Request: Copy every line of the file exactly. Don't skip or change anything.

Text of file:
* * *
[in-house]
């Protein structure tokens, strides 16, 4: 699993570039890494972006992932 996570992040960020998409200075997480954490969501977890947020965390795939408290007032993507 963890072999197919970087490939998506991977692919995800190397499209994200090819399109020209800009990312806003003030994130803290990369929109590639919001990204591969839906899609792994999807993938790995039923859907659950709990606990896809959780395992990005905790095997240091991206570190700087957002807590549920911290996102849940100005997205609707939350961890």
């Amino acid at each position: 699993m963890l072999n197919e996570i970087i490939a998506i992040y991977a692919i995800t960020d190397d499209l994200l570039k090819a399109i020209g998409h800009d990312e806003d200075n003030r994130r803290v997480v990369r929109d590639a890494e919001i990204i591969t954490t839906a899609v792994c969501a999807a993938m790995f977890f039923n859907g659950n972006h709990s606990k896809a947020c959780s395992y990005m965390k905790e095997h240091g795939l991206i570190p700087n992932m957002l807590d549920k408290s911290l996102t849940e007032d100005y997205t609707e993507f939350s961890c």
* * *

[in-house]
């Protein structure tokens, strides 16, 4: 699993570039890494972006992932 996570992040960020998409200075997480954490969501977890947020965390795939408290007032993507 963890072999197919970087490939998506991977692919995800190397499209994200090819399109020209800009990312806003003030994130803290990369929109590639919001990204591969839906899609792994999807993938790995039923859907659950709990606990896809959780395992990005905790095997240091991206570190700087957002807590549920911290996102849940100005997205609707939350961890």
């Amino acid at each position: 699993m963890l072999n197919e996570i970087i490939a998506i992040y991977a692919i995800t960020d190397d499209l994200l570039k090819a399109i020209g998409h800009d990312e806003d200075n003030r994130r803290v997480v990369r929109d590639a890494e919001i990204i591969t954490t839906a899609v792994c969501a999807a993938m790995f977890f039923n859907g659950n972006h709990s606990k896809a947020c959780s395992y990005m965390k905790e095997h240091g795939l991206i570190p700087n992932m957002l807590d549920k408290s911290l996102t849940e007032d100005y997205t609707e993507f939350s961890c």